Its road holding is very good, even through tighter corners taken at speed, and while you do need to apply quite a bit of lock to get it to turn, it’s never disconcerting.

It’s also very easy to drive and maneuver, as the steering is light and positive and its squared off shape makes it easy to judge where it ends.


Safety
7 / 10
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When Euro NCAP crash tested the NP300, it gave it a good 4- out of 5-star rating. It scored especially highly for side protection, with dummies only recording high chest loads, the only area where risk of injury is above average.

Our tester also came with active safety aids and a 360-degree camera system on top of the usual slew of passive aids.

Interior
Comfort
5 / 10
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Aside from the dreadful seats which are both hard and of an awkward shape, the Navara fares well over all types of roads. It still has some bounciness over uneven tarmac, but thanks to the unique rear suspension setup, it’s better than most rivals in this respect.


Quality
7 / 10
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Compared to a contemporary family saloon, with its squishy plastics used throughout, the Navara feels like farming equipment. Compared to the old model, as well as some rivals, this latest model is actually pretty good.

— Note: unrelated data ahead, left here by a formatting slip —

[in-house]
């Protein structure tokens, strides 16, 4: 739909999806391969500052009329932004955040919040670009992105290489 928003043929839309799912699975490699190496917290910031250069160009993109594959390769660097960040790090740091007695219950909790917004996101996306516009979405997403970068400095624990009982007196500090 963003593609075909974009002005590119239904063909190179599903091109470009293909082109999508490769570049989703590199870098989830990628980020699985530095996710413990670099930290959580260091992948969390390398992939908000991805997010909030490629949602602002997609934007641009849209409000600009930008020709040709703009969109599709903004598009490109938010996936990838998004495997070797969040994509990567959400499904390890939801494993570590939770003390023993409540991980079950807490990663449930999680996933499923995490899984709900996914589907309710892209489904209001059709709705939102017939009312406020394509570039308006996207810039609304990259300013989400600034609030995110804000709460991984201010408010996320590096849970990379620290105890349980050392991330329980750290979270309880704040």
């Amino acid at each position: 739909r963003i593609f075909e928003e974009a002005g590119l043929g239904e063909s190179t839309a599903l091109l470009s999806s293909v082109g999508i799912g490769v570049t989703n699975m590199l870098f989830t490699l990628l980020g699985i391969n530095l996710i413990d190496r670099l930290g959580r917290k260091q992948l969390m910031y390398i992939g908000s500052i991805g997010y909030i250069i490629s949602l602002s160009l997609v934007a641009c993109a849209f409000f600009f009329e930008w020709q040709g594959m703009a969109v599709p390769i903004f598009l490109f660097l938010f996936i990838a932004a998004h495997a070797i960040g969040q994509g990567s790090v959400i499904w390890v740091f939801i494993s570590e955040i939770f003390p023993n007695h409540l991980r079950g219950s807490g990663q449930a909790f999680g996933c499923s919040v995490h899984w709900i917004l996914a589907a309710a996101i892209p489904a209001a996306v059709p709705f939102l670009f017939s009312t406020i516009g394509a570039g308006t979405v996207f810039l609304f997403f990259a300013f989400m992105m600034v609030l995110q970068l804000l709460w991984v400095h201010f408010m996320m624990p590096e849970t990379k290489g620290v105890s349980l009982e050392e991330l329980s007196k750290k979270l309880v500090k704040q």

Dash design is simple, everything feels very solidly screwed together and there is a definite air of durability about it. Our tester had done over 20,000 km and it still looked brand new.


Practicality
8 / 10
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You’ll be happy to note there are a gazillion cubbies inside the Navara. It has two generous cupholders on the center tunnel, the armrest hides a big compartment itself, the door bins (for all four doors) can fit a 2-liter bottle and there’s no denying the practicality of the covered flatbed in the rear.

With the bed canopy allowing you to open just the glass section, it’s a boot you can access from all sides and open only as much as you need.


Infotainment
4 / 10
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If you opt for Tekna, the top trim leve, the Navara does have a seemingly modern infotainment system, one that’s operated through a touchscreen, has sat-nav and connectivity, but as far as these systems go, it’s way below the modern norm. The seven-inch screen itself lacks definition, has delayed response to each touch and is generally a bit fussy to use; it also has a smaller information display located between the gauges in front of the driver.